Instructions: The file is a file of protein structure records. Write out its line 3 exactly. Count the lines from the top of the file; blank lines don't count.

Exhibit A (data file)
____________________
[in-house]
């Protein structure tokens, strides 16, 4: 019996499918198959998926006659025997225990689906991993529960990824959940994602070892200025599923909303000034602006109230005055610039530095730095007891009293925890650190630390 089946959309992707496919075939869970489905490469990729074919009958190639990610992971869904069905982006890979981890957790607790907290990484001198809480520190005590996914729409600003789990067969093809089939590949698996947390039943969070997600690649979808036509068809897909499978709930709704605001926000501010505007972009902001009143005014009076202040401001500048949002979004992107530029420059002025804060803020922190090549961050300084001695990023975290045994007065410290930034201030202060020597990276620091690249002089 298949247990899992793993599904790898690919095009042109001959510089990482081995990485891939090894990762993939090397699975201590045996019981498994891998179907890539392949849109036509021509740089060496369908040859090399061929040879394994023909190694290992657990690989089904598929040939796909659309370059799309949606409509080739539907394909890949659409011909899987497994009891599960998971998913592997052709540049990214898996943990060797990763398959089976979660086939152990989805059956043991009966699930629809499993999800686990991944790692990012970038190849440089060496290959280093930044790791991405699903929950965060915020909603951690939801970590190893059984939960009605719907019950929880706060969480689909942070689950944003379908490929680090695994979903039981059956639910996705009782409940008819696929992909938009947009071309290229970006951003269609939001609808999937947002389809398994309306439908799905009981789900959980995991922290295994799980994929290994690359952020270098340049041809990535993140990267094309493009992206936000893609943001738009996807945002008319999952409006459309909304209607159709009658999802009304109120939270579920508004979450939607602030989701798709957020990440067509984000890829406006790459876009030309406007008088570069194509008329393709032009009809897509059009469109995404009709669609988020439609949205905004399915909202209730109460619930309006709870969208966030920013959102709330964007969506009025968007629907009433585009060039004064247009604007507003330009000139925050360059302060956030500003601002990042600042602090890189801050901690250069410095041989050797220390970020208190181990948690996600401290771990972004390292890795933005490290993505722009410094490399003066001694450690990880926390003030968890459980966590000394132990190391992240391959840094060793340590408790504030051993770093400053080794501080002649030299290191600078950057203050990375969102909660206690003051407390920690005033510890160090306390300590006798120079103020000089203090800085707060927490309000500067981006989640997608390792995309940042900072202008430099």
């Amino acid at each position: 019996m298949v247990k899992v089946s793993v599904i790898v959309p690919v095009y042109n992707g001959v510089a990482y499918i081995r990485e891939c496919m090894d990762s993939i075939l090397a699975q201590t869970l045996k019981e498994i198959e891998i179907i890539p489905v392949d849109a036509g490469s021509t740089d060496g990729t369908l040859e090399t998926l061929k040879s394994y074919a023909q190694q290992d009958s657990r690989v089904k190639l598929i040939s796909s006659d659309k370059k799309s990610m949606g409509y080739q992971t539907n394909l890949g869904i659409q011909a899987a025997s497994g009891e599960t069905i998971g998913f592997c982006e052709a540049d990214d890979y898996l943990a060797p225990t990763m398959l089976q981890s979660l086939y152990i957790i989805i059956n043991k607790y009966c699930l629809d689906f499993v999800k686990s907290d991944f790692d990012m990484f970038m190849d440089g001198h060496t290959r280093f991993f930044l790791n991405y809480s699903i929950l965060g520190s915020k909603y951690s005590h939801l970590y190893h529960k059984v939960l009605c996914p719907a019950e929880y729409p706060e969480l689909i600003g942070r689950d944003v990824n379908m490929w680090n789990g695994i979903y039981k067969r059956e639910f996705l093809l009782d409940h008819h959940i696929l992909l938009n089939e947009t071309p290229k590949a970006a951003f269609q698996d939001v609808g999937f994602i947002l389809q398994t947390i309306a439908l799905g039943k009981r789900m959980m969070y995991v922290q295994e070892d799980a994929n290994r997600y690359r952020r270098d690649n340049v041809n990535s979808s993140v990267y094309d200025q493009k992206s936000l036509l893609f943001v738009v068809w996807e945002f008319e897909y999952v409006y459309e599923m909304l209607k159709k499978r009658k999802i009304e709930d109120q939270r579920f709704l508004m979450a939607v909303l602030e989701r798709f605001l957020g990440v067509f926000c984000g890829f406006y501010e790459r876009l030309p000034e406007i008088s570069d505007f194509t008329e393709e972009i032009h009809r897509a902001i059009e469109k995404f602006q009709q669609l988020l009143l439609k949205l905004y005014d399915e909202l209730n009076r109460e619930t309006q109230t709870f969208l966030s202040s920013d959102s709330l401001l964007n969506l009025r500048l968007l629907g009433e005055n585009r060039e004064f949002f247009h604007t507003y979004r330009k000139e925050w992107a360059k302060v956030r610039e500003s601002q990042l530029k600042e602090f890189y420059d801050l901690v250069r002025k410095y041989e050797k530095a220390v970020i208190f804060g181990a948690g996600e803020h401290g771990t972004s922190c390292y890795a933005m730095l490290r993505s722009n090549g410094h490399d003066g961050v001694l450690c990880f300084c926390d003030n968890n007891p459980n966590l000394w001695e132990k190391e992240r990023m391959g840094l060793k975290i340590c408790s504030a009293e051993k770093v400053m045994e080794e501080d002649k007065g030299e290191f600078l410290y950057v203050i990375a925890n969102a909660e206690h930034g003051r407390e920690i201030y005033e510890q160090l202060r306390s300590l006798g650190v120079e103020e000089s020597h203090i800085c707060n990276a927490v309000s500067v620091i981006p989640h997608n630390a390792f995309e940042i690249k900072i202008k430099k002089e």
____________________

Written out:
């Amino acid at each position: 019996m298949v247990k899992v089946s793993v599904i790898v959309p690919v095009y042109n992707g001959v510089a990482y499918i081995r990485e891939c496919m090894d990762s993939i075939l090397a699975q201590t869970l045996k019981e498994i198959e891998i179907i890539p489905v392949d849109a036509g490469s021509t740089d060496g990729t369908l040859e090399t998926l061929k040879s394994y074919a023909q190694q290992d009958s657990r690989v089904k190639l598929i040939s796909s006659d659309k370059k799309s990610m949606g409509y080739q992971t539907n394909l890949g869904i659409q011909a899987a025997s497994g009891e599960t069905i998971g998913f592997c982006e052709a540049d990214d890979y898996l943990a060797p225990t990763m398959l089976q981890s979660l086939y152990i957790i989805i059956n043991k607790y009966c699930l629809d689906f499993v999800k686990s907290d991944f790692d990012m990484f970038m190849d440089g001198h060496t290959r280093f991993f930044l790791n991405y809480s699903i929950l965060g520190s915020k909603y951690s005590h939801l970590y190893h529960k059984v939960l009605c996914p719907a019950e929880y729409p706060e969480l689909i600003g942070r689950d944003v990824n379908m490929w680090n789990g695994i979903y039981k067969r059956e639910f996705l093809l009782d409940h008819h959940i696929l992909l938009n089939e947009t071309p290229k590949a970006a951003f269609q698996d939001v609808g999937f994602i947002l389809q398994t947390i309306a439908l799905g039943k009981r789900m959980m969070y995991v922290q295994e070892d799980a994929n290994r997600y690359r952020r270098d690649n340049v041809n990535s979808s993140v990267y094309d200025q493009k992206s936000l036509l893609f943001v738009v068809w996807e945002f008319e897909y999952v409006y459309e599923m909304l209607k159709k499978r009658k999802i009304e709930d109120q939270r579920f709704l508004m979450a939607v909303l602030e989701r798709f605001l957020g990440v067509f926000c984000g890829f406006y501010e790459r876009l030309p000034e406007i008088s570069d505007f194509t008329e393709e972009i032009h009809r897509a902001i059009e469109k995404f602006q009709q669609l988020l009143l439609k949205l905004y005014d399915e909202l209730n009076r109460e619930t309006q109230t709870f969208l966030s202040s920013d959102s709330l401001l964007n969506l009025r500048l968007l629907g009433e005055n585009r060039e004064f949002f247009h604007t507003y979004r330009k000139e925050w992107a360059k302060v956030r610039e500003s601002q990042l530029k600042e602090f890189y420059d801050l901690v250069r002025k410095y041989e050797k530095a220390v970020i208190f804060g181990a948690g996600e803020h401290g771990t972004s922190c390292y890795a933005m730095l490290r993505s722009n090549g410094h490399d003066g961050v001694l450690c990880f300084c926390d003030n968890n007891p459980n966590l000394w001695e132990k190391e992240r990023m391959g840094l060793k975290i340590c408790s504030a009293e051993k770093v400053m045994e080794e501080d002649k007065g030299e290191f600078l410290y950057v203050i990375a925890n969102a909660e206690h930034g003051r407390e920690i201030y005033e510890q160090l202060r306390s300590l006798g650190v120079e103020e000089s020597h203090i800085c707060n990276a927490v309000s500067v620091i981006p989640h997608n630390a390792f995309e940042i690249k900072i202008k430099k002089e």